15 March 2023
#Corporate & Commercial Law, #Environmental, Social and Governance (ESG), #Superannuation, Funds Management & Financial Services
The Australian Securities and Investments Commission (ASIC) has launched its first court action against alleged greenwashing conduct by Mercer Superannuation (Australia) Limited (Mercer).
ASIC alleges that Mercer made false claims about the characteristics of its superannuation investment options, which were marketed as suitable for members committed to sustainability and purportedly excluded investments in businesses engaged in the production of alcohol, gambling, and carbon-intensive fossil fuels.
ASIC alleges that members who took up the Sustainable Plus options had investments in a significant number of companies involved in the excluded industries.
ASIC is asking the court for declaratory and injunctive remedies as well as pecuniary penalties from the court, reflecting its efforts to ensure that sustainability-related claims made by financial institutions are accurate.
Mercer is the subject of civil penalty actions brought by ASIC in the Federal Court for allegedly making false and misleading representations and engaging in conduct which may mislead the public.
ASIC alleges certain members who took up the Sustainable Plus options had investments in industries that the website states were excluded, including 15 companies involved in the extraction or sale of carbon-intensive fossil fuels, 15 companies involved in the production of alcohol, and 19 companies involved in gambling.
ASIC is seeking declaratory and injunctive relief and pecuniary penalties from the court, as well as injunctions preventing Mercer from continuing to make any alleged misleading statements on its website. ASIC is also seeking orders requiring Mercer to publicise any contraventions found by the court.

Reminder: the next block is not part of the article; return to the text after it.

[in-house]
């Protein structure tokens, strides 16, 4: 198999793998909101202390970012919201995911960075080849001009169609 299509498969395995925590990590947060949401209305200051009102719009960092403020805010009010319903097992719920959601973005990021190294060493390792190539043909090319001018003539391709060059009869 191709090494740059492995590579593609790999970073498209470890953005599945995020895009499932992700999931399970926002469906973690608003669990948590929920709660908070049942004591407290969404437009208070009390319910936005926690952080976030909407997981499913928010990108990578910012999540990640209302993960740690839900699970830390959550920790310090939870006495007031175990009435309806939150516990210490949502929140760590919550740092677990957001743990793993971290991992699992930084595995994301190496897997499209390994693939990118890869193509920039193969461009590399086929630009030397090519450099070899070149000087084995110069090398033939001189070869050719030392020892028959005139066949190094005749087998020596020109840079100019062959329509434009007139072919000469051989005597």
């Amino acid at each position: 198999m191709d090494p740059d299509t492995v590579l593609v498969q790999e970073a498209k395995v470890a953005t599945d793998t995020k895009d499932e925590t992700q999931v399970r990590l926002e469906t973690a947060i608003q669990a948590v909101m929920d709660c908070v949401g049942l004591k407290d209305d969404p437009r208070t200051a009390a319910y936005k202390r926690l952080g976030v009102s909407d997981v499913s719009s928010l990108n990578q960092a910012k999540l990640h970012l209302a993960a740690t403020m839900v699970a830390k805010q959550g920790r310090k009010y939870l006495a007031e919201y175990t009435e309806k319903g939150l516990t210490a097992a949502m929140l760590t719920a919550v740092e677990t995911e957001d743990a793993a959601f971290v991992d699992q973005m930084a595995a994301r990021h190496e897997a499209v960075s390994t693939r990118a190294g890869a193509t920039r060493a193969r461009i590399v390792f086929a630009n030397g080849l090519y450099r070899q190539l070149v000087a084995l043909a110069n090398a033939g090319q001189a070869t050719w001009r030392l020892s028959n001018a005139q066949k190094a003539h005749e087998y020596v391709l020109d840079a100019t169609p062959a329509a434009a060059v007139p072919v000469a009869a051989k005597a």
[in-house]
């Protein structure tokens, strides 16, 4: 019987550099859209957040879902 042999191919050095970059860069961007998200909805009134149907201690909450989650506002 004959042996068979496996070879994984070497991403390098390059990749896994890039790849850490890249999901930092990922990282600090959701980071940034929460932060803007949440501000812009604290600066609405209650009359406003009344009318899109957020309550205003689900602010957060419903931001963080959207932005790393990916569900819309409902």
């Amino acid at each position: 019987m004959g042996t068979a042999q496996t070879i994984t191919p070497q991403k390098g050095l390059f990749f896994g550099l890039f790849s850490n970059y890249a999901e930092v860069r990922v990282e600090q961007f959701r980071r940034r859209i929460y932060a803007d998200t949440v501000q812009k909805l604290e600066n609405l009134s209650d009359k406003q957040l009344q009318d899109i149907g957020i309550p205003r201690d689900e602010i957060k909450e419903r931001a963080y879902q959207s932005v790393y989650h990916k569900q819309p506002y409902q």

In order to ensure that marketing materials and disclosures appropriately reflect the true status of their sustainability-related goods and investments, financial institutions should use this as an opportunity to review their disclosure statements.
Further, compliance and risk management teams should review their policies and procedures to ensure they are adequate to prevent greenwashing conduct and that they are being followed.
Executives and boards will need to prioritise sustainability and ethical investments and ensure that risk management frameworks adequately capture and assess ESG risks in a way that mitigates the risk of misleading and deceptive statements or false claims being made.
If you have any questions regarding this article or require legal assistance with reviewing your disclosure statements, please get in touch with our team below. You can also read more about greenwashing and how your business can stay off the regulator's radar here.
The information in this article is of a general nature and is not intended to address the circumstances of any particular individual or entity. Although we endeavour to provide accurate and timely information, we do not guarantee that the information in this article is accurate at the date it is received or that it will continue to be accurate in the future.